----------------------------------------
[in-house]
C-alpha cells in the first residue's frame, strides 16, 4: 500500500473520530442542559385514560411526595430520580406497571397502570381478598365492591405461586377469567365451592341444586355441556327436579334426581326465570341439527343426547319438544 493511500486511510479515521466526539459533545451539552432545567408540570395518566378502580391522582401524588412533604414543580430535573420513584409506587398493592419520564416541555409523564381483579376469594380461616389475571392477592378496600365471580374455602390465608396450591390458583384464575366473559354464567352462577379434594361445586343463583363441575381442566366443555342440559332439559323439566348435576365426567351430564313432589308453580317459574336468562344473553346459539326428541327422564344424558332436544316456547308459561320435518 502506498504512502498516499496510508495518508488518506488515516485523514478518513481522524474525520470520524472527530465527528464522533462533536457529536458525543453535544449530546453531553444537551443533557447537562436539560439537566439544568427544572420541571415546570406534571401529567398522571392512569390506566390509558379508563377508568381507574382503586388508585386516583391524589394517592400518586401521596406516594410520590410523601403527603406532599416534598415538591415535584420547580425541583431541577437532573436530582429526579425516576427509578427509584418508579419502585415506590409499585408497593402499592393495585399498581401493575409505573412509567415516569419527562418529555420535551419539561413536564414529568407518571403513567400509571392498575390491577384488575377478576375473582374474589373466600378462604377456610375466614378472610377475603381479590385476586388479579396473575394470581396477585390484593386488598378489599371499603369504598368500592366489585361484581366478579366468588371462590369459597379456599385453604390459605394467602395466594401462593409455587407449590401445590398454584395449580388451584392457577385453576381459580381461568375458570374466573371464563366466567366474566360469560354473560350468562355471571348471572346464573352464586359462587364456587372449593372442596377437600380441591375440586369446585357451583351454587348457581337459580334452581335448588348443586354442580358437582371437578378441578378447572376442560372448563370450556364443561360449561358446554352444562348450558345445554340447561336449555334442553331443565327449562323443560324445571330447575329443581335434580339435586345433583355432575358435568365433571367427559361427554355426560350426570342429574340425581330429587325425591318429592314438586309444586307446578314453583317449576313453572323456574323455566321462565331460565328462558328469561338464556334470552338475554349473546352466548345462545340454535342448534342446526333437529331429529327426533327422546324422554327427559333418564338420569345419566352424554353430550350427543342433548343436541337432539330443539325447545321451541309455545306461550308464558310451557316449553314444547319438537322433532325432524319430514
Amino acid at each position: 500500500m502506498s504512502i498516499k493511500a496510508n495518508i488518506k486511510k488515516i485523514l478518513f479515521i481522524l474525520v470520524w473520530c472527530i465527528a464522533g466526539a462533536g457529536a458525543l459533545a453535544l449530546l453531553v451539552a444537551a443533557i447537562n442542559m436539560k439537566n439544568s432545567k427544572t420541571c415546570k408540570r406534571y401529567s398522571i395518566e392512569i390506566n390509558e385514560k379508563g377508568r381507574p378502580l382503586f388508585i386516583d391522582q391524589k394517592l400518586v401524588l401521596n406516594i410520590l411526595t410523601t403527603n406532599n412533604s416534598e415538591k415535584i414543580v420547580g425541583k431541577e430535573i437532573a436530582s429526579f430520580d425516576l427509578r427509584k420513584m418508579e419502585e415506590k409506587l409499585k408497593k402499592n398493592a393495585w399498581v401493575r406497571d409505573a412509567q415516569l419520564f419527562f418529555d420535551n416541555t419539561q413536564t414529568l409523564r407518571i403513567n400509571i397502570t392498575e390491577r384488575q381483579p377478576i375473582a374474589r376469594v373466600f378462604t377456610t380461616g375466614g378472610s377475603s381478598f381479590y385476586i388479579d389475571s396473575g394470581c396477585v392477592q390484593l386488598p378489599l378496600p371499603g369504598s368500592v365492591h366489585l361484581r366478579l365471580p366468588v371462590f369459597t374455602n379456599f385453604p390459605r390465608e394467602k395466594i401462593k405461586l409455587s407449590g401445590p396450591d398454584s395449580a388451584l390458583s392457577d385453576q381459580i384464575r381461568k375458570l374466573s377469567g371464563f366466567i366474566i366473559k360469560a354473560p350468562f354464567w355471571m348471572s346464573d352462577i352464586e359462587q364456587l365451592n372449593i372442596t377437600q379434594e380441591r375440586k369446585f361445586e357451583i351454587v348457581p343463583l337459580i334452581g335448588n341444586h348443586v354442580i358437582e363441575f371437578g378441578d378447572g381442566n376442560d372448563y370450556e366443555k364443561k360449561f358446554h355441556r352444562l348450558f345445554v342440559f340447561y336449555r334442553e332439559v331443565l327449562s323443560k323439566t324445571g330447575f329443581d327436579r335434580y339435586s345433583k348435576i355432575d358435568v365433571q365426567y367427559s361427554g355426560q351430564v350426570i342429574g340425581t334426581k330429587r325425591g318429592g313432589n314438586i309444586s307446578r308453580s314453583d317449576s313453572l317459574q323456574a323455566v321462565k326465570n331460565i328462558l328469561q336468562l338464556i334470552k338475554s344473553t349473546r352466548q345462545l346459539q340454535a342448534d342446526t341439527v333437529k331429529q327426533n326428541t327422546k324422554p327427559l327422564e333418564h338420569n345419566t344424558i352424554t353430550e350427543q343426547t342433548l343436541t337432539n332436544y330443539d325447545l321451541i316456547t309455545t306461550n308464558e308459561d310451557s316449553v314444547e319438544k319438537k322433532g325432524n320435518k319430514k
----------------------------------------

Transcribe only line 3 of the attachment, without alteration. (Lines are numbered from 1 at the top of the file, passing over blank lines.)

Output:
Amino acid at each position: 500500500m502506498s504512502i498516499k493511500a496510508n495518508i488518506k486511510k488515516i485523514l478518513f479515521i481522524l474525520v470520524w473520530c472527530i465527528a464522533g466526539a462533536g457529536a458525543l459533545a453535544l449530546l453531553v451539552a444537551a443533557i447537562n442542559m436539560k439537566n439544568s432545567k427544572t420541571c415546570k408540570r406534571y401529567s398522571i395518566e392512569i390506566n390509558e385514560k379508563g377508568r381507574p378502580l382503586f388508585i386516583d391522582q391524589k394517592l400518586v401524588l401521596n406516594i410520590l411526595t410523601t403527603n406532599n412533604s416534598e415538591k415535584i414543580v420547580g425541583k431541577e430535573i437532573a436530582s429526579f430520580d425516576l427509578r427509584k420513584m418508579e419502585e415506590k409506587l409499585k408497593k402499592n398493592a393495585w399498581v401493575r406497571d409505573a412509567q415516569l419520564f419527562f418529555d420535551n416541555t419539561q413536564t414529568l409523564r407518571i403513567n400509571i397502570t392498575e390491577r384488575q381483579p377478576i375473582a374474589r376469594v373466600f378462604t377456610t380461616g375466614g378472610s377475603s381478598f381479590y385476586i388479579d389475571s396473575g394470581c396477585v392477592q390484593l386488598p378489599l378496600p371499603g369504598s368500592v365492591h366489585l361484581r366478579l365471580p366468588v371462590f369459597t374455602n379456599f385453604p390459605r390465608e394467602k395466594i401462593k405461586l409455587s407449590g401445590p396450591d398454584s395449580a388451584l390458583s392457577d385453576q381459580i384464575r381461568k375458570l374466573s377469567g371464563f366466567i366474566i366473559k360469560a354473560p350468562f354464567w355471571m348471572s346464573d352462577i352464586e359462587q364456587l365451592n372449593i372442596t377437600q379434594e380441591r375440586k369446585f361445586e357451583i351454587v348457581p343463583l337459580i334452581g335448588n341444586h348443586v354442580i358437582e363441575f371437578g378441578d378447572g381442566n376442560d372448563y370450556e366443555k364443561k360449561f358446554h355441556r352444562l348450558f345445554v342440559f340447561y336449555r334442553e332439559v331443565l327449562s323443560k323439566t324445571g330447575f329443581d327436579r335434580y339435586s345433583k348435576i355432575d358435568v365433571q365426567y367427559s361427554g355426560q351430564v350426570i342429574g340425581t334426581k330429587r325425591g318429592g313432589n314438586i309444586s307446578r308453580s314453583d317449576s313453572l317459574q323456574a323455566v321462565k326465570n331460565i328462558l328469561q336468562l338464556i334470552k338475554s344473553t349473546r352466548q345462545l346459539q340454535a342448534d342446526t341439527v333437529k331429529q327426533n326428541t327422546k324422554p327427559l327422564e333418564h338420569n345419566t344424558i352424554t353430550e350427543q343426547t342433548l343436541t337432539n332436544y330443539d325447545l321451541i316456547t309455545t306461550n308464558e308459561d310451557s316449553v314444547e319438544k319438537k322433532g325432524n320435518k319430514k